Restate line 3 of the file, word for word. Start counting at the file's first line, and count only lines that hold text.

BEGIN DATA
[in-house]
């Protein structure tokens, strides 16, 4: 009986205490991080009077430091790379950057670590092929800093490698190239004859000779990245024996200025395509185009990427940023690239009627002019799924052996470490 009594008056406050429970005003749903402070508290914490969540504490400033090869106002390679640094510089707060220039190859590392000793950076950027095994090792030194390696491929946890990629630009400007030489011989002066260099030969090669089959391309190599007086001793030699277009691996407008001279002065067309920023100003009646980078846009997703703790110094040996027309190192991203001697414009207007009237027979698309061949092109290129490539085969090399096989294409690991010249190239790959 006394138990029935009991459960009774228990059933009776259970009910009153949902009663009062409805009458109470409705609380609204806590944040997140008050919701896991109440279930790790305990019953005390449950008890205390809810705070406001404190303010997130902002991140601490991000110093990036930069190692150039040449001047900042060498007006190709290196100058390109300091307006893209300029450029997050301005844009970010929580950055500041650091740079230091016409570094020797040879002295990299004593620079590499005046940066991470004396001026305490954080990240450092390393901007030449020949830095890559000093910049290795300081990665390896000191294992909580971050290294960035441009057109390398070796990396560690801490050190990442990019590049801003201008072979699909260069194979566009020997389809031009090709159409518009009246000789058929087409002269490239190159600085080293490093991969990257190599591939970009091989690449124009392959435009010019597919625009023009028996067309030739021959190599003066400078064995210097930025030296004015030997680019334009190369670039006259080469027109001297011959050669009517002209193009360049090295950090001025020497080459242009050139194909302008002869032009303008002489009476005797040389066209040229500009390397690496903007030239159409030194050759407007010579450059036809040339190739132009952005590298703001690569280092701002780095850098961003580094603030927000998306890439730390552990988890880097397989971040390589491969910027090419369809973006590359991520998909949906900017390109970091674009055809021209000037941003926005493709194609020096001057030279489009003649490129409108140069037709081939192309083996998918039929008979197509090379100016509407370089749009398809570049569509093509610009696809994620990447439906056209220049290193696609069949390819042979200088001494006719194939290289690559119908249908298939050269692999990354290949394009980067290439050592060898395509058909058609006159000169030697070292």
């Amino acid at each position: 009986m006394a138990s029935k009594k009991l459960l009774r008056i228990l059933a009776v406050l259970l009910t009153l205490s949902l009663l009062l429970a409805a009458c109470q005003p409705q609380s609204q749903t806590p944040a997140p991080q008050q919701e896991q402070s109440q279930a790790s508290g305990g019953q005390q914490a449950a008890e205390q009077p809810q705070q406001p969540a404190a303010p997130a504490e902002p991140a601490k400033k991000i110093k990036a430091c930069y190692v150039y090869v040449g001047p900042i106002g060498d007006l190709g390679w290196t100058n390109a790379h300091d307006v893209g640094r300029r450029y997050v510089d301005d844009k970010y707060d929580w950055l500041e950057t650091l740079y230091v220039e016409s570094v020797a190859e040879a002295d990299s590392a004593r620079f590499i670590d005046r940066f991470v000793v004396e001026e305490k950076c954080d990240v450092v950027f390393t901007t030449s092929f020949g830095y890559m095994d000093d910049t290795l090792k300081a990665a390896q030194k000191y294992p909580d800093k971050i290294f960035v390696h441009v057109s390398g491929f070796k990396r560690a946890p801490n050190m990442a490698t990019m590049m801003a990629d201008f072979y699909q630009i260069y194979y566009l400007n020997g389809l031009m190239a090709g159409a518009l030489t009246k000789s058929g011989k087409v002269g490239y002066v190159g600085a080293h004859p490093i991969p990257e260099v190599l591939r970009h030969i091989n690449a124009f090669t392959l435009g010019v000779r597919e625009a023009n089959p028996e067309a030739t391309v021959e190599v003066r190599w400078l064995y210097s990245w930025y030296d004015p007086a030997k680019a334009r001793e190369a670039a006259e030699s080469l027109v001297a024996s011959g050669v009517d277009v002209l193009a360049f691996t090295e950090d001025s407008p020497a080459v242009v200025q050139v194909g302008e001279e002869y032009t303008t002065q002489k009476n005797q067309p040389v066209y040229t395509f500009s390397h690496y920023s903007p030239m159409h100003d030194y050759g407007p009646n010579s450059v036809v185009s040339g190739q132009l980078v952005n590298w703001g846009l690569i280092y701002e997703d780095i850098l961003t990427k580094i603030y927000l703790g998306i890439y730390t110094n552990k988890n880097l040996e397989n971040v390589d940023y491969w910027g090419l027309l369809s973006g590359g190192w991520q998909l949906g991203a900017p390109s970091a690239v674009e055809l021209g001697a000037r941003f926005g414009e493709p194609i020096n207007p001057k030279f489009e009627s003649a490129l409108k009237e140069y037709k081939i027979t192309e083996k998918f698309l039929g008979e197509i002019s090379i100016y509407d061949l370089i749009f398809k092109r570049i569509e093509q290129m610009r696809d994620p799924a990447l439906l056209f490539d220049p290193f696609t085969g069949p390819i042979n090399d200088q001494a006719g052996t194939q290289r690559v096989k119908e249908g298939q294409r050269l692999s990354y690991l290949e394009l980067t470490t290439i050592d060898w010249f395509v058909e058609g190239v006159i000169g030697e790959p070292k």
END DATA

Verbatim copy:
């Amino acid at each position: 009986m006394a138990s029935k009594k009991l459960l009774r008056i228990l059933a009776v406050l259970l009910t009153l205490s949902l009663l009062l429970a409805a009458c109470q005003p409705q609380s609204q749903t806590p944040a997140p991080q008050q919701e896991q402070s109440q279930a790790s508290g305990g019953q005390q914490a449950a008890e205390q009077p809810q705070q406001p969540a404190a303010p997130a504490e902002p991140a601490k400033k991000i110093k990036a430091c930069y190692v150039y090869v040449g001047p900042i106002g060498d007006l190709g390679w290196t100058n390109a790379h300091d307006v893209g640094r300029r450029y997050v510089d301005d844009k970010y707060d929580w950055l500041e950057t650091l740079y230091v220039e016409s570094v020797a190859e040879a002295d990299s590392a004593r620079f590499i670590d005046r940066f991470v000793v004396e001026e305490k950076c954080d990240v450092v950027f390393t901007t030449s092929f020949g830095y890559m095994d000093d910049t290795l090792k300081a990665a390896q030194k000191y294992p909580d800093k971050i290294f960035v390696h441009v057109s390398g491929f070796k990396r560690a946890p801490n050190m990442a490698t990019m590049m801003a990629d201008f072979y699909q630009i260069y194979y566009l400007n020997g389809l031009m190239a090709g159409a518009l030489t009246k000789s058929g011989k087409v002269g490239y002066v190159g600085a080293h004859p490093i991969p990257e260099v190599l591939r970009h030969i091989n690449a124009f090669t392959l435009g010019v000779r597919e625009a023009n089959p028996e067309a030739t391309v021959e190599v003066r190599w400078l064995y210097s990245w930025y030296d004015p007086a030997k680019a334009r001793e190369a670039a006259e030699s080469l027109v001297a024996s011959g050669v009517d277009v002209l193009a360049f691996t090295e950090d001025s407008p020497a080459v242009v200025q050139v194909g302008e001279e002869y032009t303008t002065q002489k009476n005797q067309p040389v066209y040229t395509f500009s390397h690496y920023s903007p030239m159409h100003d030194y050759g407007p009646n010579s450059v036809v185009s040339g190739q132009l980078v952005n590298w703001g846009l690569i280092y701002e997703d780095i850098l961003t990427k580094i603030y927000l703790g998306i890439y730390t110094n552990k988890n880097l040996e397989n971040v390589d940023y491969w910027g090419l027309l369809s973006g590359g190192w991520q998909l949906g991203a900017p390109s970091a690239v674009e055809l021209g001697a000037r941003f926005g414009e493709p194609i020096n207007p001057k030279f489009e009627s003649a490129l409108k009237e140069y037709k081939i027979t192309e083996k998918f698309l039929g008979e197509i002019s090379i100016y509407d061949l370089i749009f398809k092109r570049i569509e093509q290129m610009r696809d994620p799924a990447l439906l056209f490539d220049p290193f696609t085969g069949p390819i042979n090399d200088q001494a006719g052996t194939q290289r690559v096989k119908e249908g298939q294409r050269l692999s990354y690991l290949e394009l980067t470490t290439i050592d060898w010249f395509v058909e058609g190239v006159i000169g030697e790959p070292k």